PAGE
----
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Nōgaku hyakuban, Hashi Benkei


Japanese Color Woodblock Print

Hashi Benkei 橋弁慶

(Benkei on the Bridge)

No. 31 from the series Nōgaku hyakuban

by Tsukioka Kōgyo, 1923

Nōgaku hyakuban, Yōkihi

IHL Cat. #821

About This Print

Print No. 31 of 120 prints issued as part of the series Nōgaku hyakuban (One Hundred Prints of Noh), depicting a scene from the play Hashi Benkei, by an unknown playwright.   In this scene a full moon illuminates the warrior-monk Benkei standing on the bridge, holding a naginata (halbert with curved, single-sided blade).  This print was originally released by the publisher Matsuki Heikichi in the eleventhinstallment of prints in this series.  This series' prints were offered in monthly installments consisting of three prints packaged in an envelope with additional descriptive information.1 

The Play - Hashi Benkei

Source: The Beauty of Silence: Nō and Nature Prints by Tsukioka Kōgyo (1869-1927), Robert Schaap & J. Thomas Rimer, Hotei Publishing, 2010, p. 170
The warrior-monk Musashibō Benkei (shite) announces his intention to go to a shrine in the capital's fifth ward late in the evening.  His retainer attempts to dissuade him, saying that a youth has been attacking passerby on the Gojō Bridge at night.  Benkei decides to subdue the young man and leaves.  At the bridge, the youth Ushiwaka (kokata) proclaims that this is the last night that he will come to the bridge, since, in accordance with his mother's wishes, he will return to the Jurama Temple (Kurumadera) the next day to continue his studies.  He waits on the bridge with a square of silk over his head and shoulders.  Benkei mistakes him for a woman and walks by him.  Ushiwaka then trows off the silk covering and challenges the warrior-monk.  The two engage in a fierce fight and Benkei is eventually defeated.  They reveal their identities, and Benkei vows to become Ushiwaka's faithful retainer.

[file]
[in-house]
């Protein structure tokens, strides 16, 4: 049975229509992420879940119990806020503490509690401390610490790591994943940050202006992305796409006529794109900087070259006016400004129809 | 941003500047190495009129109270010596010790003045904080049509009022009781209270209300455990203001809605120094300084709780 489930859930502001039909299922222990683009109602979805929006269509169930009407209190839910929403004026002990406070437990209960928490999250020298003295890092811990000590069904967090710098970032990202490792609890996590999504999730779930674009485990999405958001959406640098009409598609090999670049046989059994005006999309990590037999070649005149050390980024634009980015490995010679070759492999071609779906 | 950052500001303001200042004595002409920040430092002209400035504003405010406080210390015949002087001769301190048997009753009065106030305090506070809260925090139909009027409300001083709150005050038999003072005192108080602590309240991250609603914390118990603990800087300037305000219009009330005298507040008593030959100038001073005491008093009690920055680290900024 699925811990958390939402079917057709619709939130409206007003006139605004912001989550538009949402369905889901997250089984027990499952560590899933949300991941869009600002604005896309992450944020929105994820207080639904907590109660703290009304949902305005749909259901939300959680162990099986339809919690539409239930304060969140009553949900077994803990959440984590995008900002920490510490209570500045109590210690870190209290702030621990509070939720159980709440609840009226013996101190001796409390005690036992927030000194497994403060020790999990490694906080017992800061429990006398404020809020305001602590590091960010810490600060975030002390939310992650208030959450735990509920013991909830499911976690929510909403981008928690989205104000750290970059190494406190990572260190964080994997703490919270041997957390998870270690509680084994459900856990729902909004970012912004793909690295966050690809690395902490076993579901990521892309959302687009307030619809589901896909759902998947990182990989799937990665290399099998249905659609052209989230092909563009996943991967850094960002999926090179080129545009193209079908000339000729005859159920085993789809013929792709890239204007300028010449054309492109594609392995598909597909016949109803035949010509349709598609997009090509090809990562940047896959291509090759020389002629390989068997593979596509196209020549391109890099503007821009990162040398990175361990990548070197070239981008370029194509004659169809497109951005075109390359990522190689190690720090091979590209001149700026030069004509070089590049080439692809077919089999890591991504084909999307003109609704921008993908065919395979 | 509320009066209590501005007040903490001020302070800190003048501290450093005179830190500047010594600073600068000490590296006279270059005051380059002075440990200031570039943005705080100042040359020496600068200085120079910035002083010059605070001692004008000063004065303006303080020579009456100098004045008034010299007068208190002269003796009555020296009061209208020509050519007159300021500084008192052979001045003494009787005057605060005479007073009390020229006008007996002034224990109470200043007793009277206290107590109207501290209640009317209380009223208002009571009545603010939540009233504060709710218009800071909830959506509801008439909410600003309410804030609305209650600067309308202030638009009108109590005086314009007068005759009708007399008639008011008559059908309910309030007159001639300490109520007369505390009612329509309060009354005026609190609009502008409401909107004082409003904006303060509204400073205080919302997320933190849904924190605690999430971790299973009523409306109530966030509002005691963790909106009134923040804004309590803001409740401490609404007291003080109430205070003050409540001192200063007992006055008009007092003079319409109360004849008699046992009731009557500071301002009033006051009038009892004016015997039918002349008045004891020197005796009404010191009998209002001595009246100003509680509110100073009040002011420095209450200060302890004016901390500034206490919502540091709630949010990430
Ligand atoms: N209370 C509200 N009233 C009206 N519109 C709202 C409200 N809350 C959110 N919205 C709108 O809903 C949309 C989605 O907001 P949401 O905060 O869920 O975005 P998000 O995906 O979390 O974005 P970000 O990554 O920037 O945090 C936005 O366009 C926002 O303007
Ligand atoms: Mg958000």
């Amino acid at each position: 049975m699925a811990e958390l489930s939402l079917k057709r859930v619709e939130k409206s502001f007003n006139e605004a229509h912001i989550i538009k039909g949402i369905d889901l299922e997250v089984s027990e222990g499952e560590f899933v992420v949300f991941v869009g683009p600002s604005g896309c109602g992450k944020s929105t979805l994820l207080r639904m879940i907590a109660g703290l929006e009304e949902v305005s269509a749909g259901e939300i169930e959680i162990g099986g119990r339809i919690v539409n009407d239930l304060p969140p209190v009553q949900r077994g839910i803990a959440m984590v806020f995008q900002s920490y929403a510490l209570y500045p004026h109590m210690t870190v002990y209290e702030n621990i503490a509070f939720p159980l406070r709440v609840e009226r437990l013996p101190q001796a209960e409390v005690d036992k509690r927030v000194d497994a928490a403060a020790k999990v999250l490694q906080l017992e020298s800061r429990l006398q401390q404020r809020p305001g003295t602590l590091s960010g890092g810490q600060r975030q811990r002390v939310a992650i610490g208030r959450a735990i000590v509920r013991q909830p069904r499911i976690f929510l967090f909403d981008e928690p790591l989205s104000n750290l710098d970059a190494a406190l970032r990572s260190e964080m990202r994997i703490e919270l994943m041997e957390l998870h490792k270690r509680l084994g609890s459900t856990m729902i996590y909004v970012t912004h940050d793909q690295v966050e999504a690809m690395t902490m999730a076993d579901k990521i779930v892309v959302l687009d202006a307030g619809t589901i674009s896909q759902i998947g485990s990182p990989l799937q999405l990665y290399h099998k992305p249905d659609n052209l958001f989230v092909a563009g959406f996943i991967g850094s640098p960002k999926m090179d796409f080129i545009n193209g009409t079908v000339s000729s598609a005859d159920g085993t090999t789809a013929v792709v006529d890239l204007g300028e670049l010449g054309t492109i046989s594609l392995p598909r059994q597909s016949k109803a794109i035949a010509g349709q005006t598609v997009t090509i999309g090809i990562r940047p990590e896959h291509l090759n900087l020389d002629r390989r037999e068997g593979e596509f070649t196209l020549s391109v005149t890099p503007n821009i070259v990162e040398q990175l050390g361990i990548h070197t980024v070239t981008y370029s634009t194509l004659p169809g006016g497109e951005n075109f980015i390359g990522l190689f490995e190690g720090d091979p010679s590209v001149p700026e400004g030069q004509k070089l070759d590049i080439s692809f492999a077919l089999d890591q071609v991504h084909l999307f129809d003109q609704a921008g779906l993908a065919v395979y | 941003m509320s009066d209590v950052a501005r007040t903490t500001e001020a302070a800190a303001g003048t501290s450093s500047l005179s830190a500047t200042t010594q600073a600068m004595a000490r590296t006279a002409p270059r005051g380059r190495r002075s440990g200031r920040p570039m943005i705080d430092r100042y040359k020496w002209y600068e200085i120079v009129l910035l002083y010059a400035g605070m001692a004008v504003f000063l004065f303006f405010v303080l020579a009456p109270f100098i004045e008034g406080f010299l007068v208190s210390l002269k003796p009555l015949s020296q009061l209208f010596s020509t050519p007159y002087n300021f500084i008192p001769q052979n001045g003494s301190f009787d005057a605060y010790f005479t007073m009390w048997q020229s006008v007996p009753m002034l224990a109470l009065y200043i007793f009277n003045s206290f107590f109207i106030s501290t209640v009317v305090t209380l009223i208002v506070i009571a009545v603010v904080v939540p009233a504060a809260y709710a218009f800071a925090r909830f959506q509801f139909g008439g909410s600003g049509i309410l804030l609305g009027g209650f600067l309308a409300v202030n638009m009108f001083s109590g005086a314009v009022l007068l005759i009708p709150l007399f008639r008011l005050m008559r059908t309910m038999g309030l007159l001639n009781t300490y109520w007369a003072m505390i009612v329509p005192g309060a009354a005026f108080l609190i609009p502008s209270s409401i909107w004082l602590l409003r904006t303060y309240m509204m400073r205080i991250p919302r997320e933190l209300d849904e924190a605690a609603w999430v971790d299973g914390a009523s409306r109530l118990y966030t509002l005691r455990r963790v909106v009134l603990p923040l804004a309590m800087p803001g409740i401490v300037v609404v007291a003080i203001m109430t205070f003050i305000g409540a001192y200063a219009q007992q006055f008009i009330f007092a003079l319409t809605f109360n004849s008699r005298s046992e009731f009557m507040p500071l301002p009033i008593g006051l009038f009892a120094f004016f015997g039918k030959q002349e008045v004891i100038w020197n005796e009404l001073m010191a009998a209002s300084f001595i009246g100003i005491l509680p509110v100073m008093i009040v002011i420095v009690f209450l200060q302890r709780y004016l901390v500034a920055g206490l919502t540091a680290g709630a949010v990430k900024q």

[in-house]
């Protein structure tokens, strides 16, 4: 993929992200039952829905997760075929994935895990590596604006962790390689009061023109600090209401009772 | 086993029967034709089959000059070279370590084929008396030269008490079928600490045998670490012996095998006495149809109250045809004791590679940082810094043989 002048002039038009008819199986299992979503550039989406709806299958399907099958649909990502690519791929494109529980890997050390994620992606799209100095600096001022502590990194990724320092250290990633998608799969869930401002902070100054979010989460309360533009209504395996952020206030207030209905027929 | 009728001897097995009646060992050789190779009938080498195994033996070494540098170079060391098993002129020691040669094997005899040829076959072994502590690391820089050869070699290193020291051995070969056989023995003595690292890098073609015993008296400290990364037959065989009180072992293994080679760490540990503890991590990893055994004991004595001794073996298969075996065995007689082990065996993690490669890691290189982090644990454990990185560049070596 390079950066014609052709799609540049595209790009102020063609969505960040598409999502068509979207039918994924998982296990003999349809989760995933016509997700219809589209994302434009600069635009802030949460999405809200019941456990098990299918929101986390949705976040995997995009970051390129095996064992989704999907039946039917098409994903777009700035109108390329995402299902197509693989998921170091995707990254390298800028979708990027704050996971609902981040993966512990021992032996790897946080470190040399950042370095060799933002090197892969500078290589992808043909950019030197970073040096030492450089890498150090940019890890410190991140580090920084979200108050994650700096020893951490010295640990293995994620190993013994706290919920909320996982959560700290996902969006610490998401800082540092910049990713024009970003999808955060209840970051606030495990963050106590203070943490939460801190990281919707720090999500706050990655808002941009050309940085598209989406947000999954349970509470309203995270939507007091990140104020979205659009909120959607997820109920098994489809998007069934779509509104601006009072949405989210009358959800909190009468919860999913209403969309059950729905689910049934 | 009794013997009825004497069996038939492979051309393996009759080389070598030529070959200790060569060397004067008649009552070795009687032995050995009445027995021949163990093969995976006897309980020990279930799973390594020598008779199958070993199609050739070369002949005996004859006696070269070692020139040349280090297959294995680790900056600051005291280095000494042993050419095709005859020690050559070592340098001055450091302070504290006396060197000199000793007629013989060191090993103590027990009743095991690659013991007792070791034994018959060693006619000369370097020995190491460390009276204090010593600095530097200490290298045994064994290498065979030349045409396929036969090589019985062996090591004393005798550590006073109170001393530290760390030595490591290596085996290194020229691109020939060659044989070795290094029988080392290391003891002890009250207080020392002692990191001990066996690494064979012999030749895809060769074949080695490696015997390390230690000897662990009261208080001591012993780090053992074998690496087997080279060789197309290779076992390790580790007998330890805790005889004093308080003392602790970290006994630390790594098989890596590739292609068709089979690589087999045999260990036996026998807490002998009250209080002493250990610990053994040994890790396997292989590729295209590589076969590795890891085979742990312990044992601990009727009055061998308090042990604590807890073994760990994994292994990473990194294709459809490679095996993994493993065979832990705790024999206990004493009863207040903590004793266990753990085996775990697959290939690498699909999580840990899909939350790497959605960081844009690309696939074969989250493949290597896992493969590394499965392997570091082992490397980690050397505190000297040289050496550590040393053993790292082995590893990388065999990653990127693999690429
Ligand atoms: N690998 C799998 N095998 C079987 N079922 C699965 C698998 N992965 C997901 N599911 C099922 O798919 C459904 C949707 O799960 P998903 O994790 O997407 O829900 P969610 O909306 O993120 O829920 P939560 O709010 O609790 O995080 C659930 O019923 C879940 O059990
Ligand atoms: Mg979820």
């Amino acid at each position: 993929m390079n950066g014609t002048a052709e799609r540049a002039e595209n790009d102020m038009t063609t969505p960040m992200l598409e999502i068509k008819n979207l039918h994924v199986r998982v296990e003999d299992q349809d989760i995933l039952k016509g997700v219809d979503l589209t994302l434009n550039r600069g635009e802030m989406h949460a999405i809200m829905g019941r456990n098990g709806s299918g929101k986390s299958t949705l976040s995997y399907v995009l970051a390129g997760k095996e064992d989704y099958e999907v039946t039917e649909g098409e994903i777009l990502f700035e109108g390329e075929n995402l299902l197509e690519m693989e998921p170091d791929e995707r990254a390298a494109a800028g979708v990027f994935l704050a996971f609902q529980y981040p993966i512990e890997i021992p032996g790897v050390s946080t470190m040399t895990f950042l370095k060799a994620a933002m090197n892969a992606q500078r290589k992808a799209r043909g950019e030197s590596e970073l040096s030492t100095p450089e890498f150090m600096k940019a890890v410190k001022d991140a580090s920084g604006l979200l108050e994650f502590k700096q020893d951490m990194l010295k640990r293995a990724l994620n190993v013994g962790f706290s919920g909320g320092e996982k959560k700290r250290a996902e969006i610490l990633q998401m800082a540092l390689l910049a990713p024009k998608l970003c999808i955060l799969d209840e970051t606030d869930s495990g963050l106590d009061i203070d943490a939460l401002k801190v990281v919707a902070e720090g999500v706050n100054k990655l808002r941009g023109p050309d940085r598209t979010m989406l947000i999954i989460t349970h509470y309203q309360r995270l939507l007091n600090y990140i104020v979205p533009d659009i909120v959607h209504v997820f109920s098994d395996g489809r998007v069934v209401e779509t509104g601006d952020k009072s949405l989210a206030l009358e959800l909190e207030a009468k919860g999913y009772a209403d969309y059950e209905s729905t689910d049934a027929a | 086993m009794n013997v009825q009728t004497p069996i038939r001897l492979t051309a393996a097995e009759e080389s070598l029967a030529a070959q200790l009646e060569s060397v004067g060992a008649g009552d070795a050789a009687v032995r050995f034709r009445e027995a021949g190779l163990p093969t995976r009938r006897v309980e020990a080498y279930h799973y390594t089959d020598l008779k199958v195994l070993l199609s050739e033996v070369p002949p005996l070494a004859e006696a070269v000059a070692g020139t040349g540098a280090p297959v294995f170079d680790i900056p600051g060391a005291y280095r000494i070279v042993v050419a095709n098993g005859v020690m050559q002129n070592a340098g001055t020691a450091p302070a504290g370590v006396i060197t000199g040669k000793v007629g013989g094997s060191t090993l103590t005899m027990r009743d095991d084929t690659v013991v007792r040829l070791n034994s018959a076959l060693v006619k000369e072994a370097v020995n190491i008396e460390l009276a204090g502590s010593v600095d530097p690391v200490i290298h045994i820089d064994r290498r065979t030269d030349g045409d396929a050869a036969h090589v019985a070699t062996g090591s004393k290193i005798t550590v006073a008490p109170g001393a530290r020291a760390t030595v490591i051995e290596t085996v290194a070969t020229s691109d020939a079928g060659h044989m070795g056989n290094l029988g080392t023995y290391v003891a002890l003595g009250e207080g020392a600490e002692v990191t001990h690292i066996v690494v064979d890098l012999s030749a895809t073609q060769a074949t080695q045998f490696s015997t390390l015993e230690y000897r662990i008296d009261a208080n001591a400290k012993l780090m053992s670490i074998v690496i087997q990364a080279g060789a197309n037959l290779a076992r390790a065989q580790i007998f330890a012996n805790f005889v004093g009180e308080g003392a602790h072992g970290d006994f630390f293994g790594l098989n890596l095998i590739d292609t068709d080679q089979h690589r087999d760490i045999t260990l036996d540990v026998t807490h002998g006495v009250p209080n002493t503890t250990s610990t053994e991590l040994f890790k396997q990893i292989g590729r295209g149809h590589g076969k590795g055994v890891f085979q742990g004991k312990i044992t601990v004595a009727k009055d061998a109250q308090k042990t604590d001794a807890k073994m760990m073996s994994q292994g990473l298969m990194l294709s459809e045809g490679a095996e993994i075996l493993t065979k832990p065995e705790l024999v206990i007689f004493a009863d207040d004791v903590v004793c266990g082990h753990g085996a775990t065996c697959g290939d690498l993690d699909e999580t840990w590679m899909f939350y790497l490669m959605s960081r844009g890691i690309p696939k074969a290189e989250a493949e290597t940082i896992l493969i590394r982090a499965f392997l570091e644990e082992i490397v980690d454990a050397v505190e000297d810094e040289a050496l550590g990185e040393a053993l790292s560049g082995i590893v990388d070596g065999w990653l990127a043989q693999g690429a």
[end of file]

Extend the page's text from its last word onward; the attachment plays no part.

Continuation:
1 “The series Nogaku hyakuban (100 No plays) by Tsukioka Kogyo (1869-1927),” Claus-Peter Schulz, Andon 67, Society for Japanese Arts, p. 28.

Noh Performance of Hashi Benkei, February 1965
Courtesy of Karen Brazell; all rights reserved.
Copyright 1998-2008, Global Performing Arts Consortium. All Rights Reserved.

One of Five Prints from The Lavenberg Collection

loaned to the Portland Art Museum for the exhibition

"Legendary Samurai" September 14, 2013 to January 12, 2014

月岡耕漁画 能学百番・橋弁慶

Tsukioka K
(Japanese, 1869–1927)

Benkei on the Bridge
From One Hundred Noh Plays
Color woodblock print
Lent by The Lavenberg Collection of Japanese Prints

In this hauntingly beautiful print, Tsukioka Kōgyo presents us with anotherperspective on Yoshitsune’s first fateful encounter with Benkei. His portrayalof the solitary and brooding figure of Benkei, swathed in voluminous robes andwearing a hooded cowl, is inspired by the Noh play Benkei on the Bridge.

Tsukioka Kōgyo was the adopted son and pupil ofTsukioka Yoshitoshi, who is represented in this exhibition by eleven prints.

Print Details

 IHL Catalog #821
 Title Hashi Benkei 橋弁慶 (Benkei on the Bridge)
 Series Nōgaku hyakuban 能楽百番 (One Hundred Prints of Noh or One Hundred Noh Plays)
 Tsukioka Kōgyo (1869-1927)
Kōgyo, seal no. 35, p. 171 in The Beauty of Silence: Nō and Nature Prints by Tsukioka Kōgyo (1869-1927), Robert Schaap & J. Thomas Rimer, Hotei Publishing, 2010.
 Date May 1923
 Edition first
Matsuki Heikichi (Daikokuya)
 Impression excellent
 Colors excellent
 Condition good - small paper loss in top left corner; slight toning
 Genre ukiyo-e
 Miscellaneous print number 31 contained in envelope 11
 Format oban tate-e
 H x W Paper 14 7/8 x 10 in. (37.8 x 25.4 cm)
 Collections This Print Scripps College 2007.1.69; Art Institute of Chicago 1943.834.19
 Reference Literature The Beauty of Silence: Nō and Nature Prints by Tsukioka Kōgyo (1869-1927), Robert Schaap & J. Thomas Rimer, Hotei Publishing, 2010, p. 106.